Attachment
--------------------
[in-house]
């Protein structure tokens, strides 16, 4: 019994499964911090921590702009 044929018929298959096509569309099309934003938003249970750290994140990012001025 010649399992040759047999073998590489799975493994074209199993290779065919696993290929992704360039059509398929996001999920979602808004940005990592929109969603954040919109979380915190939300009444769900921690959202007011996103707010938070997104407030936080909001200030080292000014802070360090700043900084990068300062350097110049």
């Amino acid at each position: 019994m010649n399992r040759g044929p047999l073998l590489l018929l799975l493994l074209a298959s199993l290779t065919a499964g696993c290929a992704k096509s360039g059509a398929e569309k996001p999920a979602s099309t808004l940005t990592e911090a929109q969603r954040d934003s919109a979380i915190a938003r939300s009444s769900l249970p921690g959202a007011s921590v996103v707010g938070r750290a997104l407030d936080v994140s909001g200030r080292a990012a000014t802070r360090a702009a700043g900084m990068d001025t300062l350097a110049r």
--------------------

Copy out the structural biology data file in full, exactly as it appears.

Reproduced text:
[in-house]
């Protein structure tokens, strides 16, 4: 019994499964911090921590702009 044929018929298959096509569309099309934003938003249970750290994140990012001025 010649399992040759047999073998590489799975493994074209199993290779065919696993290929992704360039059509398929996001999920979602808004940005990592929109969603954040919109979380915190939300009444769900921690959202007011996103707010938070997104407030936080909001200030080292000014802070360090700043900084990068300062350097110049």
């Amino acid at each position: 019994m010649n399992r040759g044929p047999l073998l590489l018929l799975l493994l074209a298959s199993l290779t065919a499964g696993c290929a992704k096509s360039g059509a398929e569309k996001p999920a979602s099309t808004l940005t990592e911090a929109q969603r954040d934003s919109a979380i915190a938003r939300s009444s769900l249970p921690g959202a007011s921590v996103v707010g938070r750290a997104l407030d936080v994140s909001g200030r080292a990012a000014t802070r360090a702009a700043g900084m990068d001025t300062l350097a110049r």